Environmental Science

Japan Issues Tsunami Warning Following 7.3-Magnitude Earthquake

Japan Issues Tsunami Warning Following 7.3-Magnitude Earthquake

An earthquake off the coast of Fukushima, Japan, has prompted worries that a tsunami is on its way. Following a 7.3-magnitude earthquake in northern Miyagi prefecture at roughly 11:36 p.m. local time on March 16, the Japan Meteorological Agency has issued a tsunami warning for coastal areas across the country. Later today, they are due to hold a news conference about the earthquake and tsunami threat.

According to ABC News, the agency has warned that the quake might result in a 1 meter (3 foot) sea-level rise in Miyagi and Fukushima prefectures, and that the tsunami may have already reached certain locations. As the crisis unfolds, fighter airplanes have been dispatched to evaluate any damage and gather intelligence.

According to Bloomberg, the 7.3-magnitude earthquake struck 60 kilometers (36 miles) beneath the sea and knocked out electricity in nearly two million residences throughout Tokyo. Tokyo Electric Power Company Holdings is allegedly inspecting the Fukushima Daiichi nuclear reactor for damage after the cooling systems failed due to an earthquake in 2011.

While emergency services attempt to determine the extent of the damage, Prime Minister Fumio Kishida issued a warning to Japanese citizens, urging them to prioritize saving lives and keeping a watch on the Prime Minister’s Office’s official Twitter account for updates.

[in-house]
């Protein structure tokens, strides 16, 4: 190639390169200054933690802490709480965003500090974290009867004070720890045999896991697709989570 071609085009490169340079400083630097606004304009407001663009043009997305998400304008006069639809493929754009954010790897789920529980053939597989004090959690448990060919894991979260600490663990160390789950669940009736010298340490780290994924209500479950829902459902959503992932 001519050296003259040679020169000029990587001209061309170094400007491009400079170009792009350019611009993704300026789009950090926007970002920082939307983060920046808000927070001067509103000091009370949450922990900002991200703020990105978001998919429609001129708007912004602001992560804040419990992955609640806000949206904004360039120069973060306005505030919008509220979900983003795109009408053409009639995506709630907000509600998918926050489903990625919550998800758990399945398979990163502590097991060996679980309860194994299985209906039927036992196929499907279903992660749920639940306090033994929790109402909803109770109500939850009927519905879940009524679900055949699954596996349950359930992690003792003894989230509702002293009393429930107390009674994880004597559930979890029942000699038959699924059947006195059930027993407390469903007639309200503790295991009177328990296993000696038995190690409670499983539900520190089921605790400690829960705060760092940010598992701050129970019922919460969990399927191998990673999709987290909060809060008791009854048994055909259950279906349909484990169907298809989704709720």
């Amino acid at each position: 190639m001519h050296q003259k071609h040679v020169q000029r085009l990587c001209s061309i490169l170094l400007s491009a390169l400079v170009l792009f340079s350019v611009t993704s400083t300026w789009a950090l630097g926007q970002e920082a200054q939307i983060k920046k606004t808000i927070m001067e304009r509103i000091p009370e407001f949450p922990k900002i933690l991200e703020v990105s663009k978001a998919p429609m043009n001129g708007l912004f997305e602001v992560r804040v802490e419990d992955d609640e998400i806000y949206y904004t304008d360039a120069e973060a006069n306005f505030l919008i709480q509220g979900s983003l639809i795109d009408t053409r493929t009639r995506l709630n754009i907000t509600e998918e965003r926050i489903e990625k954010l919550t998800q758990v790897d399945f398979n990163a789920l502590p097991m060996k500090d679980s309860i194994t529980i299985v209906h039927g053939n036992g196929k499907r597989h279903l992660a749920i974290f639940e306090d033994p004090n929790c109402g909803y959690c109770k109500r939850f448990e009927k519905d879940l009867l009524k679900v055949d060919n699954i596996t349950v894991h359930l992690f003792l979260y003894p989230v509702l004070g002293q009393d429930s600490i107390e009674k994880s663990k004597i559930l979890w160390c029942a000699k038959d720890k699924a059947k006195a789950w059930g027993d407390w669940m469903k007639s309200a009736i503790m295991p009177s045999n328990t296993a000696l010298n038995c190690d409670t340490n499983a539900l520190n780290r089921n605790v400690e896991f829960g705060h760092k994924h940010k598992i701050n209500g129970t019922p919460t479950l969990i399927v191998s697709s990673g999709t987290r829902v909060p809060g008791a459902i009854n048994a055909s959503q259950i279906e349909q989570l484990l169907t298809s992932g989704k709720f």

The Fukushima Daiichi nuclear accident, which occurred ten years ago today, was the worst nuclear disaster since the 1986 Chernobyl disaster. The Fukushima Daiichi nuclear power station was badly damaged during a devastating magnitude 9.0 earthquake and ensuing tsunami, resulting in a cloud of radioactive smoke seeping into the sky and surrounding communities. To this day, the facility continues to leak.

Over 100,000 people were forced to flee their homes as a result of the poisoning, and 2,313 individuals died as a result of the tragedy. If it hadn’t been for the hundreds of firemen, contractors, and military people who hurried to the scene to restore reactor cooling, the figure would have been considerably higher.

The Fukushima Daiichi nuclear power plant is a massive facility with six reactor units that are part of a bigger plant with many more. With six boiling water reactors producing a combined 4.69 GW of power, the station was one of the world’s 15 biggest nuclear facilities when it was commissioned in 1971.

Despite its magnitude, the Fukushima nuclear power facility was deemed to be in serious danger of failing. The reactors were built on Japan’s East Coast in a seismically active zone, with earthquakes occurring often. Furthermore, media reports suggest that TEPCO, the reactor’s operator, was previously informed that the plant’s seawalls were insufficient to protect it from a large tsunami, but that the warnings were disregarded.